Kevin Madigan is a senior reporter for the Atlanta Jewish Times.
Baritone Christopher Dunham provides a preview of the music of “Out of Darkness: Two Remain” during a discussion March 14 at the Center for Civil and Human Rights. A free panel discussion with the creators of the two-act opera will be held at noon Wednesday, April 4, at the Breman Museum. (Photo by Kevin C. Madigan)
An opera in two acts about love, oppression and survival in the wake of the Holocaust will have its Atlanta premiere in April.
“Out of Darkness: Two Remain” is being presented by the Atlanta Opera and Theatrical Outfit. It was composed by Jake Heggie with a libretto by Gene Scheer.
This is not the first time Heggie and Scheer have conceived a piece based on Holocaust themes. Three one-act operas of theirs covered similar territory and created the foundation for “Out of Darkness,” in which the two main characters are haunted by ghosts.
The first act centers on Krystyna Zywulska, a Polish Holocaust survivor who, during her confinement in a concentration camp, wrote songs and poetry and proved adept at disguise, talents that eventually saved her life. She wrote the memoir “I Survived Auschwitz,” as well as “Empty Water,” an autobiographical novel.
Played by soprano Maria Kanyova, Zywulska is confronted by questions from a journalist that force her to relive her tortured days of imprisonment, when her main job was to catalog the belongings of condemned Jews on their way to the gas chamber. She escaped the same fate herself by concealing her Jewish identity before her arrest as a dissident on behalf of the resistance.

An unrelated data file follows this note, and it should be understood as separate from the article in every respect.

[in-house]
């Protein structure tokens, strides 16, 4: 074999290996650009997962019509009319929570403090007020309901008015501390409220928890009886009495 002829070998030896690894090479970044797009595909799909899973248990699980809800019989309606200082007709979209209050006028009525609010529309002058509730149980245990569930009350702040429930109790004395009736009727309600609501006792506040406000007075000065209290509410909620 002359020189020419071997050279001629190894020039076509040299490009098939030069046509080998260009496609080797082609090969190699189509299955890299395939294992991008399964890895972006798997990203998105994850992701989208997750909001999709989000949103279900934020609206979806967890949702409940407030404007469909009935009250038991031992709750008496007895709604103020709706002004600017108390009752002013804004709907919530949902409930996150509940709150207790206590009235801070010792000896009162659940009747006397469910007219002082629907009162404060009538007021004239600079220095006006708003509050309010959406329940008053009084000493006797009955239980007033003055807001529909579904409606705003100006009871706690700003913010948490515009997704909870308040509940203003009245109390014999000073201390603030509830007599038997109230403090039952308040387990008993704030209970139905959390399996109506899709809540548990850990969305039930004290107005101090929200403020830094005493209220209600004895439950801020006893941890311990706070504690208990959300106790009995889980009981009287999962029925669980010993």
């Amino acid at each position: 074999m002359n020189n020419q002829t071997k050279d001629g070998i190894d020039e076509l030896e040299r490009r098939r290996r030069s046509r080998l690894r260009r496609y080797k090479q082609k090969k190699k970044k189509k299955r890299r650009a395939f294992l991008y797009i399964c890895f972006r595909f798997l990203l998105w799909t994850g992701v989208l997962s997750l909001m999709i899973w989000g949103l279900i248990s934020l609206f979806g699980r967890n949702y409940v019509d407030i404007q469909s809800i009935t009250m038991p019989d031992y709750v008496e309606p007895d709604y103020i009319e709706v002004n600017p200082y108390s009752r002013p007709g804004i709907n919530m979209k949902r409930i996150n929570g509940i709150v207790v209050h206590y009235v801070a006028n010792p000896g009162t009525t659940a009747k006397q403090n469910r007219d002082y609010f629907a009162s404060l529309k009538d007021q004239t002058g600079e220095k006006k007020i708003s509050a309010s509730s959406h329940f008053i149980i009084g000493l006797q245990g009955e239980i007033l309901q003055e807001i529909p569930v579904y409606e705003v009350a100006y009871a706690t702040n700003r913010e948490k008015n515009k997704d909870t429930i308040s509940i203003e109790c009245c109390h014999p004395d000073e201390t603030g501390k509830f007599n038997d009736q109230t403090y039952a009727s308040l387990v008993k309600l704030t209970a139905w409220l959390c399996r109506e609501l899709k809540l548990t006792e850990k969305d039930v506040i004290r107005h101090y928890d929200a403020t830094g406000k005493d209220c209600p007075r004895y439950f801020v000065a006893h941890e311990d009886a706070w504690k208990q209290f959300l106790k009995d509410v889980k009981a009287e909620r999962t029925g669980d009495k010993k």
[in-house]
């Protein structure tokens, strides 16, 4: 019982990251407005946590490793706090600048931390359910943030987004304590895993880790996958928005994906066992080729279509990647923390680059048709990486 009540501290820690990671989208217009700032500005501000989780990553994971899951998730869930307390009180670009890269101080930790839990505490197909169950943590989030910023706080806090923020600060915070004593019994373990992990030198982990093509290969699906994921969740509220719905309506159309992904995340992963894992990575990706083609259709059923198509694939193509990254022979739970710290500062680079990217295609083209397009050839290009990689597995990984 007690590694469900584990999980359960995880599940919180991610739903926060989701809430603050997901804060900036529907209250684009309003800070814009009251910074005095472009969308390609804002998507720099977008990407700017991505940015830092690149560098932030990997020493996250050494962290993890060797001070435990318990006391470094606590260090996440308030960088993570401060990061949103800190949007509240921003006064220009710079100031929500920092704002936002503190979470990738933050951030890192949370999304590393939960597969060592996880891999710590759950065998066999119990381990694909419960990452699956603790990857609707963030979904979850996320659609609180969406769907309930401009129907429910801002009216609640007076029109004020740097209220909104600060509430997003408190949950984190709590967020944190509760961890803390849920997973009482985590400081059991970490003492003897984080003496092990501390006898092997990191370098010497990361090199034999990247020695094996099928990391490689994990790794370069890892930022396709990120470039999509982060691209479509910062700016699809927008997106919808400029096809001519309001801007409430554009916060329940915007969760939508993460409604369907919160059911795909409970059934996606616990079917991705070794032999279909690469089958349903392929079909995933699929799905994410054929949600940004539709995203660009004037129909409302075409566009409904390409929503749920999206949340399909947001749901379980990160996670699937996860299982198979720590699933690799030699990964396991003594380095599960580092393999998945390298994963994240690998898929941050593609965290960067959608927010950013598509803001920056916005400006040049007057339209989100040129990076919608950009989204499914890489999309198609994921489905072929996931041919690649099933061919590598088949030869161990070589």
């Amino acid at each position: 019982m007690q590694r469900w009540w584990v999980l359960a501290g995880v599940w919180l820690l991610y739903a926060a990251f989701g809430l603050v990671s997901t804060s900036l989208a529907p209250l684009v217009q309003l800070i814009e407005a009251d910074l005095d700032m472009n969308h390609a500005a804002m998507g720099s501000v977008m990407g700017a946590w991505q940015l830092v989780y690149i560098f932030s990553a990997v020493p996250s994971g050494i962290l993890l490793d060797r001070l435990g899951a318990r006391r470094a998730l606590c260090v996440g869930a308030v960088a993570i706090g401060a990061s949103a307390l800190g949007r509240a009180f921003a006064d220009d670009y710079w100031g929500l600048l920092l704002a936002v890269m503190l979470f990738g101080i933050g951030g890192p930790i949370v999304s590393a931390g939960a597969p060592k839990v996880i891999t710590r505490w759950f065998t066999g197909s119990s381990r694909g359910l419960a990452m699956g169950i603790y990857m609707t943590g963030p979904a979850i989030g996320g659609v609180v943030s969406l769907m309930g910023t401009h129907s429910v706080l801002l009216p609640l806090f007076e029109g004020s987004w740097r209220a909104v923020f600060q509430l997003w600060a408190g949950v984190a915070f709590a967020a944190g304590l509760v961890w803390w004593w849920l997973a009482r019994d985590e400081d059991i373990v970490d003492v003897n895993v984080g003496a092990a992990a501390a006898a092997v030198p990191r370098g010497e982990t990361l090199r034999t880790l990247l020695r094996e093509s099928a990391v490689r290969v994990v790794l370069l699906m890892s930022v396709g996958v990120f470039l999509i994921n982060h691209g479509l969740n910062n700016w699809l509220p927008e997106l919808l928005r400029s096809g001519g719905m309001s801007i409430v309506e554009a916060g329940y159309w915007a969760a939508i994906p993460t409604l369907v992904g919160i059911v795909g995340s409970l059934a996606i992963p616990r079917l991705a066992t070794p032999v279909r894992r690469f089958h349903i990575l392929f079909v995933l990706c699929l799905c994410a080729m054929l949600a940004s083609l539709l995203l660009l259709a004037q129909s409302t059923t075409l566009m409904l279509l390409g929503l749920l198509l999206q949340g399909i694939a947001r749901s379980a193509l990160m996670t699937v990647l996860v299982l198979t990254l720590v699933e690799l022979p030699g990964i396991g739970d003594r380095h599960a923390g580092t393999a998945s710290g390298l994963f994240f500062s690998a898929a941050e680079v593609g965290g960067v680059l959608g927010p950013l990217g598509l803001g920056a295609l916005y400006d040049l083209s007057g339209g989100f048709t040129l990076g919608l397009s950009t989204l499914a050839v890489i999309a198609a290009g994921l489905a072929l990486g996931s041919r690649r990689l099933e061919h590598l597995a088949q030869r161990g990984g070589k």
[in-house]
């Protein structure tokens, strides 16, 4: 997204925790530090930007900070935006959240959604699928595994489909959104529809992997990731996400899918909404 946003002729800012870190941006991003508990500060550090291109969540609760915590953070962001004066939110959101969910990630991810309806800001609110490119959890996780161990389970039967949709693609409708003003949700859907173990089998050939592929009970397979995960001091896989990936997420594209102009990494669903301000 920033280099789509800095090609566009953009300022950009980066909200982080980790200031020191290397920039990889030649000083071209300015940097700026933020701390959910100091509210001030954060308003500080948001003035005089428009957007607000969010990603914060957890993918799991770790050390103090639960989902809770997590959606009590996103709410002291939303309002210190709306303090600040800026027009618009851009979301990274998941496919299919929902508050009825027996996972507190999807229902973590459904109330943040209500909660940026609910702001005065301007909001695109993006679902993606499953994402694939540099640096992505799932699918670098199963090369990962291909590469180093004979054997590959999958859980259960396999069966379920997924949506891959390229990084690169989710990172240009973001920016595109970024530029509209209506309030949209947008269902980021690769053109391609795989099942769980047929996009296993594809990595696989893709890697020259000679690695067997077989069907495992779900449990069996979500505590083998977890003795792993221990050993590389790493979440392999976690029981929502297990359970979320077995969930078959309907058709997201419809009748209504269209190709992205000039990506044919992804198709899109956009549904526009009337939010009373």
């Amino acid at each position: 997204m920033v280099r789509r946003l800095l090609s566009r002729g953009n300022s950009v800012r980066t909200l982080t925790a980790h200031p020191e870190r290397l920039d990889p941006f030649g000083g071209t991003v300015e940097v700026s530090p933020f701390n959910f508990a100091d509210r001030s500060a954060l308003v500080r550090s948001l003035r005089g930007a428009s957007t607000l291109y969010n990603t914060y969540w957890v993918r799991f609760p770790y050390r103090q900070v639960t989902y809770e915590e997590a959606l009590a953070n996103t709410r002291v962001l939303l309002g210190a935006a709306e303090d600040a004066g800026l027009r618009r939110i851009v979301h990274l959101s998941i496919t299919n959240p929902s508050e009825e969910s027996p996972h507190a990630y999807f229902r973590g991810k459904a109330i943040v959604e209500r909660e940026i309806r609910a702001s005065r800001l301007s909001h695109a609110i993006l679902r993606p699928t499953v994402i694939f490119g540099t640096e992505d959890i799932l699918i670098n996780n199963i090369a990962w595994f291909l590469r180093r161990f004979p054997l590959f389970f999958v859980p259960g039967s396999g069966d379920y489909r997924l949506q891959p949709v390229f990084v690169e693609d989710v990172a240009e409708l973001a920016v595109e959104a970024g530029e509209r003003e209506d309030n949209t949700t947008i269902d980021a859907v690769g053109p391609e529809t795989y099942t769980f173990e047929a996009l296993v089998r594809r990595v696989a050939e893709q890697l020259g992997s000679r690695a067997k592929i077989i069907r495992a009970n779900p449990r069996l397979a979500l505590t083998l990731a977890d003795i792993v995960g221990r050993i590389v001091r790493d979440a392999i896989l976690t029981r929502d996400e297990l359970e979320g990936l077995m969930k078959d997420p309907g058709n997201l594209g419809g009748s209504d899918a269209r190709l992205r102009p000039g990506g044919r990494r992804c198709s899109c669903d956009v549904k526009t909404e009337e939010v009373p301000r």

Act 2 is the story of Gad Beck, a lonely, elderly man trying to get over the love of his life, the poet Manfred Lewin (baritone Ben Edquist), who perished under the Nazis.
“Two people who did not survive the Holocaust come to these two people who did, and in my case it was my lover when I was a boy,” said actor Tom Key, who plays Beck. “Now I’ve grown old, and when he appears, he’s still 19 and beautiful, wanting me to remember, after I’ve done everything I can to forget.”
Key said that having survived the Holocaust, his character had to find a way to live with shame and sorrow and with only his dead lover’s poetry journal for comfort. “What is so surprisingly hopeful about this is that Manfred is asking Gad to remember for his, Gad’s, own healing and transformation. At first Gad is responding ‘No, go away’ because he’s ashamed of how old he is and falling apart, and then it’s very moving. He does remember the passion. He opens his heart to it, (saying), ‘Dance with me again.’”
He added, “I can understand what it means to open your heart again once it’s been broken, to dare to hope again even when your greatest hope was bashed. That’s what’s going to make it so valuable and moving for the audience.”
Atlanta Opera General and Artistic Director Tomer Zvulun said that dealing with the emotional intensity of the piece has been challenging and rewarding. “You see how powerful it is, how poignant. An evening of that is going to be a lot to absorb. After rehearsing those songs for a few weeks, I have already heard from singers and production staff about how much they’re connecting to it.”
In its review of “Out of Darkness,” the Bay Area Reporter wrote, “Save for a Broadway-like musical passage in the opera’s first half, the music and story are presented in a manner that transforms the unbearable into a powerful evening of revelation and remembrance.”